Atlanta Hawks Likely Turning to Large Rotation Again in 19-20

Head Coach Lloyd Pierce of the Atlanta Hawks (Photo by Cameron Browne/NBAE via Getty Images)
Head Coach Lloyd Pierce of the Atlanta Hawks (Photo by Cameron Browne/NBAE via Getty Images) /

As the 2019 Atlanta Hawks roster takes to fill up and take shape, it’s become apparent that the 12-man rotation isn’t going anywhere anytime soon.

Atlanta Hawks head coach Lloyd Pierce used large rotations frequently last year, running 10+ guys nearly every game last year. Like it or not, you can understand why he did so, easing in the young faces with just enough minutes to shine while avoiding over-working them

This year won’t change that, but for a different reason: the roster is chock-full of playable NBA players.

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After the re-signing of Vince Carter the Atlanta Hawks employ 14 players likely to be vying for minutes.

They range from veteran off season acquisitions (Chandler Parsons, Allen Crabbe, Jabari Parker, Damian Jones, Evan Turner) to the trio of rookies (De’Andre Hunter, Cam Reddish, Bruno Fernando) to the returning faces in Trae Young, John Collins, Kevin Huerter, Carter, Alex Len and DeAndre’ Bembry.

They also have Charlie Brown Jr and Brandon Goodwin on two-way deals. This list doesn’t include the Exhibit 10 deals the Atlanta Hawks have signed with players such as Armoni Brooks, Tahjere McCall and Ray Spalding.

This is quite the  jam of NBA-ready players, and if I had to guess who won’t be on the opening day 13, it would be 2nd rounder Bruno Fernando, who will likely start the season in College Park for the G-League.

So more out of necessity rather than choice, it’s very likely the 12/13-man rotation will be back.

There will be some flux to the veterans, likely getting a few DNPs every so often. Former Warrior Damian Jones would likely be the one on the end of the bench if he wasn’t one of two ‘true’ centers on the squad (assuming Fernando is in the G-League). He could be out of the rotation fairly quick though depending on how many minutes Jabari Parker and John Collins log at the 5.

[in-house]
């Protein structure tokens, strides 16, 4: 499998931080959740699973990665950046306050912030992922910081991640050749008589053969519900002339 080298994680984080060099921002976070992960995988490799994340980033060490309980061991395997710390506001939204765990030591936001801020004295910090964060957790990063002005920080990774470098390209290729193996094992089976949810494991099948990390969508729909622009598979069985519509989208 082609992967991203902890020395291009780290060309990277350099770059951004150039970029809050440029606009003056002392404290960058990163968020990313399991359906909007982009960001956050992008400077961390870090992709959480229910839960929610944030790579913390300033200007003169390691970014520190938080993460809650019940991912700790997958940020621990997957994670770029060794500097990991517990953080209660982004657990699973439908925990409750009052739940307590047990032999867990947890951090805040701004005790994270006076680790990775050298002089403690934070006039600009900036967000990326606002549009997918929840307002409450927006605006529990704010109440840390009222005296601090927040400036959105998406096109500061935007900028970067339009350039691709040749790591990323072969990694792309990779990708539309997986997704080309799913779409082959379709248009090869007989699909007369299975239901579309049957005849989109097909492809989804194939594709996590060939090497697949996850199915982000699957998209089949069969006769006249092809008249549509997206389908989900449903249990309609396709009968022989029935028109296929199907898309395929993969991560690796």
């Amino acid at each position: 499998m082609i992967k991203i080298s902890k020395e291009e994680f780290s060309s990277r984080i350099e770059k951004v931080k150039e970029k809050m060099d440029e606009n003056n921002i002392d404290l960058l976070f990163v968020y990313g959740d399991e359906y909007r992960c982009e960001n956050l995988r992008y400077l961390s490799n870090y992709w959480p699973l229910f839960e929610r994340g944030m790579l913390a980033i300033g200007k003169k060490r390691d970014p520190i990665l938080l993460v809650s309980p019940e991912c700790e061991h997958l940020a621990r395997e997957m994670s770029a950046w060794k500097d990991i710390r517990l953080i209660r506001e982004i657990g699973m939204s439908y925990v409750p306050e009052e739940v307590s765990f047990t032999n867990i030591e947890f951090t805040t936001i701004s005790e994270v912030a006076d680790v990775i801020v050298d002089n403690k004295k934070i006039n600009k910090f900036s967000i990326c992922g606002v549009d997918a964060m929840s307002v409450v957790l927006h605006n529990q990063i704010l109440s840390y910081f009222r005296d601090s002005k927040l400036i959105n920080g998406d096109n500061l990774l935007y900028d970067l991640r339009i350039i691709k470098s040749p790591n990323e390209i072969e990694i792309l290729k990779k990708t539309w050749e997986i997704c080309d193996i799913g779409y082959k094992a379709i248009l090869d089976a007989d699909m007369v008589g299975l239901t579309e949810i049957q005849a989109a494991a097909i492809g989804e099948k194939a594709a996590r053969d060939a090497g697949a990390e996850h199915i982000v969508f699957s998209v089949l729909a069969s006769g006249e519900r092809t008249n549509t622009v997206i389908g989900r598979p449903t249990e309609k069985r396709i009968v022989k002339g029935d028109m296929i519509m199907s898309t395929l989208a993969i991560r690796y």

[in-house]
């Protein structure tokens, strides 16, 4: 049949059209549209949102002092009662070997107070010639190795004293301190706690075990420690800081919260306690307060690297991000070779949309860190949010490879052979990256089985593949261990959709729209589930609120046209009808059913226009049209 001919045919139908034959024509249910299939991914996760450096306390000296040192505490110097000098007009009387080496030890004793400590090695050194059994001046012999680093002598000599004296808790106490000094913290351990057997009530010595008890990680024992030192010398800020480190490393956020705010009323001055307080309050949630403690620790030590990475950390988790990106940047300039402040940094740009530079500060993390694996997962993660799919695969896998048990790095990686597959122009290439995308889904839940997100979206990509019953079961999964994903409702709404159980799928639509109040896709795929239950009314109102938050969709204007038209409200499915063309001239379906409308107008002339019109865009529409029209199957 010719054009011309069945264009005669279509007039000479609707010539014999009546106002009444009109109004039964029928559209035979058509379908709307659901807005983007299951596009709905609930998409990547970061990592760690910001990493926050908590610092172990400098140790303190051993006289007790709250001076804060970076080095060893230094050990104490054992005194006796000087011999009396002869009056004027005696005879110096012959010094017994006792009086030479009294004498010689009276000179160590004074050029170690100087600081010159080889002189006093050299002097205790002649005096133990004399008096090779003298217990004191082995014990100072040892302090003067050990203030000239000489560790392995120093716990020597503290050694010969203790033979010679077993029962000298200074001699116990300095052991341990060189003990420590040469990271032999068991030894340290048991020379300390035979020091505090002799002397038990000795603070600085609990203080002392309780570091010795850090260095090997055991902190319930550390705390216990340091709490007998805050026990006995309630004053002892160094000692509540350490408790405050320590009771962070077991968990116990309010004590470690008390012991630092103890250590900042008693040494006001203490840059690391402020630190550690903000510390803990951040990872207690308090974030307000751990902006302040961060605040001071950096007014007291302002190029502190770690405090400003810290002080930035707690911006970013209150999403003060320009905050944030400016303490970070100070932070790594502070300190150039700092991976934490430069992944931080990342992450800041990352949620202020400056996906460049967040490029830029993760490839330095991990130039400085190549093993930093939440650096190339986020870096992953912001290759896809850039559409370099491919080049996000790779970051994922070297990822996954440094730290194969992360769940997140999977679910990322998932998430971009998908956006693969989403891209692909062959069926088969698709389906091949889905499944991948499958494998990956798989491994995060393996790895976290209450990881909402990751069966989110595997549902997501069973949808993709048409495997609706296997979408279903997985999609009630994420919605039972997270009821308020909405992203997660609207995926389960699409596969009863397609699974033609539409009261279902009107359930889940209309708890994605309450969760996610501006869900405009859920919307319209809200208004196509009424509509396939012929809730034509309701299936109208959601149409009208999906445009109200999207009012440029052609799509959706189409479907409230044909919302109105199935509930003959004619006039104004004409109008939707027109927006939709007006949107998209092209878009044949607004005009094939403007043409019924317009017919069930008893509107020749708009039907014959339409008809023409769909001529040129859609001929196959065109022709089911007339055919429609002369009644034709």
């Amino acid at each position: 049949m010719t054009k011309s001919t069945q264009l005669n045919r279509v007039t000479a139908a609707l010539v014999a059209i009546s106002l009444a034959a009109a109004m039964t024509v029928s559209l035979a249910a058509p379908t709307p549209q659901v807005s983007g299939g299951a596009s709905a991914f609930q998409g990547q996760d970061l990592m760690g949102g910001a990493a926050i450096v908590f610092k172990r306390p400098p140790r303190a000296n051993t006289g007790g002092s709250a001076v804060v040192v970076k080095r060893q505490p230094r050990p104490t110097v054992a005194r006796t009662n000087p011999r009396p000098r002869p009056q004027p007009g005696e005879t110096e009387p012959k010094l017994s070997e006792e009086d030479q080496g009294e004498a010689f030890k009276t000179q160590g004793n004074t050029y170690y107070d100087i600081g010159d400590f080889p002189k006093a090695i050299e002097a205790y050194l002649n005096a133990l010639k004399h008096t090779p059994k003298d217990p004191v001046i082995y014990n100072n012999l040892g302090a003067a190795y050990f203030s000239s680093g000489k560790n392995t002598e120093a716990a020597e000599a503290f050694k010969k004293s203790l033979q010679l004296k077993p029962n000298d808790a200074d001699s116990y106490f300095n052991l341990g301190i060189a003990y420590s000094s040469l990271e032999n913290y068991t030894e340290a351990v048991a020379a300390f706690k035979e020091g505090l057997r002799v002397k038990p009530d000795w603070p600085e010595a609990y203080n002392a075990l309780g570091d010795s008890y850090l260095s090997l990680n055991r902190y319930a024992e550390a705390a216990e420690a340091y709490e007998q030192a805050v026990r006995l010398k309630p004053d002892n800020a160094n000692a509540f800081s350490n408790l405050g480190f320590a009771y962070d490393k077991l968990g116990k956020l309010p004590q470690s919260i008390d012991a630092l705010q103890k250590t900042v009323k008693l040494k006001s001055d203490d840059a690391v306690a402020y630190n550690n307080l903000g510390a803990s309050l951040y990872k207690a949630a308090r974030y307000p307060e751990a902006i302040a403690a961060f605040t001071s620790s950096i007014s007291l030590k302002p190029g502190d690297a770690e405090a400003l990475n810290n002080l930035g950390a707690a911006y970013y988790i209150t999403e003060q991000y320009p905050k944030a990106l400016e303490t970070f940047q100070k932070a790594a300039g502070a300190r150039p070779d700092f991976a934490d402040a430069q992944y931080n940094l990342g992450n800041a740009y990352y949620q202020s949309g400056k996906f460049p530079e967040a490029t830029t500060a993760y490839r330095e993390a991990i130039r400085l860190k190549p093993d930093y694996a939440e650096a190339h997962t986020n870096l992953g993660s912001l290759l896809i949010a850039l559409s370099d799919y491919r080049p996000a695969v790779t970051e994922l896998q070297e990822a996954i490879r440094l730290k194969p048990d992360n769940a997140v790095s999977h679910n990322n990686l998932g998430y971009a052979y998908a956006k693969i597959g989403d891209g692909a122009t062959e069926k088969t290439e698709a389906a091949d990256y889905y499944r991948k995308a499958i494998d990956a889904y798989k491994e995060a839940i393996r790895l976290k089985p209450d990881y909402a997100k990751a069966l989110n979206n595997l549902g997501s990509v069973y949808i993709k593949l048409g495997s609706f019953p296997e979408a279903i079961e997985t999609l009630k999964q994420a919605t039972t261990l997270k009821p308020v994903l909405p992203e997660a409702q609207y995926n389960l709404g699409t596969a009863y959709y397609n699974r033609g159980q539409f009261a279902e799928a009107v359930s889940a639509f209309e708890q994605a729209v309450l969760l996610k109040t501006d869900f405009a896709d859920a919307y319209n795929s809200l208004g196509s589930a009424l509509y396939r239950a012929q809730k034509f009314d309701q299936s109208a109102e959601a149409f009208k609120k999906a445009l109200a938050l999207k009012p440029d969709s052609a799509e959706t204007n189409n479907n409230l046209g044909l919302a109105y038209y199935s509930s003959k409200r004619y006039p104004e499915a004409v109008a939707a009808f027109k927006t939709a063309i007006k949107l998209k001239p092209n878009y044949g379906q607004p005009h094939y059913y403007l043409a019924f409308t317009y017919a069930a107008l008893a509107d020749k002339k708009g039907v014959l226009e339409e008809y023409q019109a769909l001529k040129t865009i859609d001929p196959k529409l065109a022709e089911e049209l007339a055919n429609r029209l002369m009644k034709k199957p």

Vince Carter will likely further transition into his role as essentially a player-coach, presumably getting less than the 17.5 minutes per game he got last year as a 42-year-old.

For the non-vets, it’ll be interesting to see how pro-ready Hunter and Reddish are as they ease into play early on this year.

All this is not to say a big rotation is a negative.

The Atlanta Hawks in all likelihood won’t be among the most talented teams in the NBA this year, but they have a chance to be among the deepest. Constantly rotating in fresh legs has a chance to not only keep opponents on their heels, but once again make the Atlanta Hawks the NBA’s fastest-paced team.

If a player is having a bad game, Pierce won’t have to keep him out there, hoping they’ll turn it around, he can turn to his counterpart on the bench to help.

Injuries – and, heaven forbid, suspensions – should be covered fairly easily, and the overall less minutes going around could help prevent injuries in the first place.

Whether or not this is a long-running coaching ploy of Lloyd Pierce is yet to be seen, but he has once again been given a full roster, and should be taking advantage of it in’19-’20.

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At any rate, the substitution table should be busy this year in State Farm Arena, and that might just be a good thing.